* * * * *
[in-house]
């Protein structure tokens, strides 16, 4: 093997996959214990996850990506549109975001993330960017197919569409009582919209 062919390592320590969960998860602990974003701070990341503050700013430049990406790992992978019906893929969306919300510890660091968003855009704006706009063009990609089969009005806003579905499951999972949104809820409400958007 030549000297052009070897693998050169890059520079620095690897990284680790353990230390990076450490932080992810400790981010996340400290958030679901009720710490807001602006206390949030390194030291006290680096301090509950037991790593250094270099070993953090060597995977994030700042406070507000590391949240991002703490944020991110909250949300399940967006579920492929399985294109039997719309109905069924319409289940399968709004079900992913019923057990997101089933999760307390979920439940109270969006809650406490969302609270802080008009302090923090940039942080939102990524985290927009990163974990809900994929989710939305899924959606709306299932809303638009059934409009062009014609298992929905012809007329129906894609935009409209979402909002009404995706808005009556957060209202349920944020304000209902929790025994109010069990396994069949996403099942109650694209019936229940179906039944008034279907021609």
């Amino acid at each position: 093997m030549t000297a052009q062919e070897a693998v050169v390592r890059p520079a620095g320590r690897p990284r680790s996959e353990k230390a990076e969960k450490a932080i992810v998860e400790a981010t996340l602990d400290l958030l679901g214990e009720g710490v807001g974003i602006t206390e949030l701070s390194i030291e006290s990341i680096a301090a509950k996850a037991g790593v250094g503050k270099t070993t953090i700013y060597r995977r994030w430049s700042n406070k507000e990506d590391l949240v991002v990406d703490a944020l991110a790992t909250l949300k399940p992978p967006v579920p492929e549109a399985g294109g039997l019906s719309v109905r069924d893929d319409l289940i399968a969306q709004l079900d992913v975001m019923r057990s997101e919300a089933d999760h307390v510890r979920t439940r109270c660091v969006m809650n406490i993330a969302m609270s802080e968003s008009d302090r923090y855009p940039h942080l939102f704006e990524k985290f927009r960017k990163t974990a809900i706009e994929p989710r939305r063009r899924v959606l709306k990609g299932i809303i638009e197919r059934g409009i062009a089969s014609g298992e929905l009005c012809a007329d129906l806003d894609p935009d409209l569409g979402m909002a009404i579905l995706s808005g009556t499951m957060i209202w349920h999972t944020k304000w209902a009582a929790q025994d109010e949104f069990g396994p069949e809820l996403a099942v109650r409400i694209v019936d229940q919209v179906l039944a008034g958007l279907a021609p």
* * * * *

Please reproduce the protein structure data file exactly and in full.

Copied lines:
[in-house]
């Protein structure tokens, strides 16, 4: 093997996959214990996850990506549109975001993330960017197919569409009582919209 062919390592320590969960998860602990974003701070990341503050700013430049990406790992992978019906893929969306919300510890660091968003855009704006706009063009990609089969009005806003579905499951999972949104809820409400958007 030549000297052009070897693998050169890059520079620095690897990284680790353990230390990076450490932080992810400790981010996340400290958030679901009720710490807001602006206390949030390194030291006290680096301090509950037991790593250094270099070993953090060597995977994030700042406070507000590391949240991002703490944020991110909250949300399940967006579920492929399985294109039997719309109905069924319409289940399968709004079900992913019923057990997101089933999760307390979920439940109270969006809650406490969302609270802080008009302090923090940039942080939102990524985290927009990163974990809900994929989710939305899924959606709306299932809303638009059934409009062009014609298992929905012809007329129906894609935009409209979402909002009404995706808005009556957060209202349920944020304000209902929790025994109010069990396994069949996403099942109650694209019936229940179906039944008034279907021609």
């Amino acid at each position: 093997m030549t000297a052009q062919e070897a693998v050169v390592r890059p520079a620095g320590r690897p990284r680790s996959e353990k230390a990076e969960k450490a932080i992810v998860e400790a981010t996340l602990d400290l958030l679901g214990e009720g710490v807001g974003i602006t206390e949030l701070s390194i030291e006290s990341i680096a301090a509950k996850a037991g790593v250094g503050k270099t070993t953090i700013y060597r995977r994030w430049s700042n406070k507000e990506d590391l949240v991002v990406d703490a944020l991110a790992t909250l949300k399940p992978p967006v579920p492929e549109a399985g294109g039997l019906s719309v109905r069924d893929d319409l289940i399968a969306q709004l079900d992913v975001m019923r057990s997101e919300a089933d999760h307390v510890r979920t439940r109270c660091v969006m809650n406490i993330a969302m609270s802080e968003s008009d302090r923090y855009p940039h942080l939102f704006e990524k985290f927009r960017k990163t974990a809900i706009e994929p989710r939305r063009r899924v959606l709306k990609g299932i809303i638009e197919r059934g409009i062009a089969s014609g298992e929905l009005c012809a007329d129906l806003d894609p935009d409209l569409g979402m909002a009404i579905l995706s808005g009556t499951m957060i209202w349920h999972t944020k304000w209902a009582a929790q025994d109010e949104f069990g396994p069949e809820l996403a099942v109650r409400i694209v019936d229940q919209v179906l039944a008034g958007l279907a021609p």